Yet our animal brain-manipulation studies show one interesting overlap in neural generators for intense ‘disgust’ and ‘fear’ reactions in nucleus accumbens, involving a shift in neural mode of function at the same brain location. The posterior portion of its medial shell has two ‘fear’ generating neurochemical modes (glutamate AMPA receptor blockade versus GABA receptor activation), and only the GABA mode also generates excessive ‘disgust’. In this GABA-related mode, the normally ‘liked’ taste of sucrose instead elicits ‘disgust’ gapes and headshakes from rats, as though the taste were bitter quinine. This ‘disgust-plus-fear’ mode is produced when the posterior shell zone receives microinjections of a drug that activates GABA receptors, such as muscimol (Faure et al., 2010; Ho and Berridge, 2014). The GABA drug probably produces a stronger electrophysiological inhibition of shell neurons than the glutamate blocking drug (e.g., DNQX), which produces only a mode of pure coping ‘fear.’ Thus conceivably this incremental change in neural inhibitory signal produces a qualitative change in psychological emotion that adds a categorically new ‘disgust’ reaction to ‘fear’ reactions. Because nucleus accumbens neurons normally inhibit their targets (by themselves releasing GABA as neurotransmitter), this stronger inhibition could release downstream neurons in ventral pallidum and other targets into higher excitation levels, to produce the additional emotional reaction. Of course, an incremental difference at one overlapping stage of a neural circuit can still be translated into qualitative neural and psychological differences at other stages to recruit different anatomical patterns of activity. But exactly how that is accomplished remains to be understood.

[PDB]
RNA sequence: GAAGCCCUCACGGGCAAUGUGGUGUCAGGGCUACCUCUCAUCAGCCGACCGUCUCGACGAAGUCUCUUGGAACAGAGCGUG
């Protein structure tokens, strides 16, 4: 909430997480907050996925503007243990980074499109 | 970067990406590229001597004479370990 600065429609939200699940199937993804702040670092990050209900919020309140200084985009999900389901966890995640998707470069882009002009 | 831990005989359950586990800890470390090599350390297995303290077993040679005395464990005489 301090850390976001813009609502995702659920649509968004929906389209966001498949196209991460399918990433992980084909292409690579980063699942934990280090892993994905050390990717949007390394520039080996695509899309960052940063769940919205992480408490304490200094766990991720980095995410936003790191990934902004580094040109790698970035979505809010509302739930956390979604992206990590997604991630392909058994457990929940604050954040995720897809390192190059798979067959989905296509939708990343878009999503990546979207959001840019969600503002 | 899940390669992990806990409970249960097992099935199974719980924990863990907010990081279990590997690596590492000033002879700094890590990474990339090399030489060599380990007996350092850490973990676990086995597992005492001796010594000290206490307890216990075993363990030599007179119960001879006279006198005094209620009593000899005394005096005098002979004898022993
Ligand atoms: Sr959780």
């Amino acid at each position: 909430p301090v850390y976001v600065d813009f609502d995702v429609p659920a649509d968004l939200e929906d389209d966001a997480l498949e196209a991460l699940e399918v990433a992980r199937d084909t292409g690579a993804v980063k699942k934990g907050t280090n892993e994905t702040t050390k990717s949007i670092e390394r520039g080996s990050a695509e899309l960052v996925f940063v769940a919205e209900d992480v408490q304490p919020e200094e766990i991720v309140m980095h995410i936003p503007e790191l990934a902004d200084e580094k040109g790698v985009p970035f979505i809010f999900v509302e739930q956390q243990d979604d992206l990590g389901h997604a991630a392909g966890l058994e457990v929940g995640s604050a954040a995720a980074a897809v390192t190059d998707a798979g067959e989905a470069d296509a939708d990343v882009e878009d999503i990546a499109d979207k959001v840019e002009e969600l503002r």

Would similar neuronal manipulations of human nucleus accumbens neurons induce subjective fear versus disgust motivations in people too? We don’t yet know, though these are clear predictions from this schematic understanding of ‘fear’ and ‘disgust’ mechanisms. Someday, less invasive techniques of brain modulation, or more sensitive techniques of brain measurement, may allow such predictions to be tested in humans. People may turn out to have desire-dread keyboards in nucleus accumbens similar to those already found in rats that produce core ‘wanting’ and ‘liking’ versus ‘fear’ and ‘disgust.’ If so, such findings would indicate another continuity between human and animal mechanisms of emotion. Just as when the original dopamine-based discovery that ‘wanting’ versus ‘liking’ mechanisms were different in rats pointed the way to teasing apart subjective wanting and liking feelings in humans, conclusions first gained from objective affective reactions in animals can sometimes give us new and important insights into human emotions. In such cases, animal findings at the very least tell investigators what to look for in people, shaping the questions to be asked so that the right answers are found.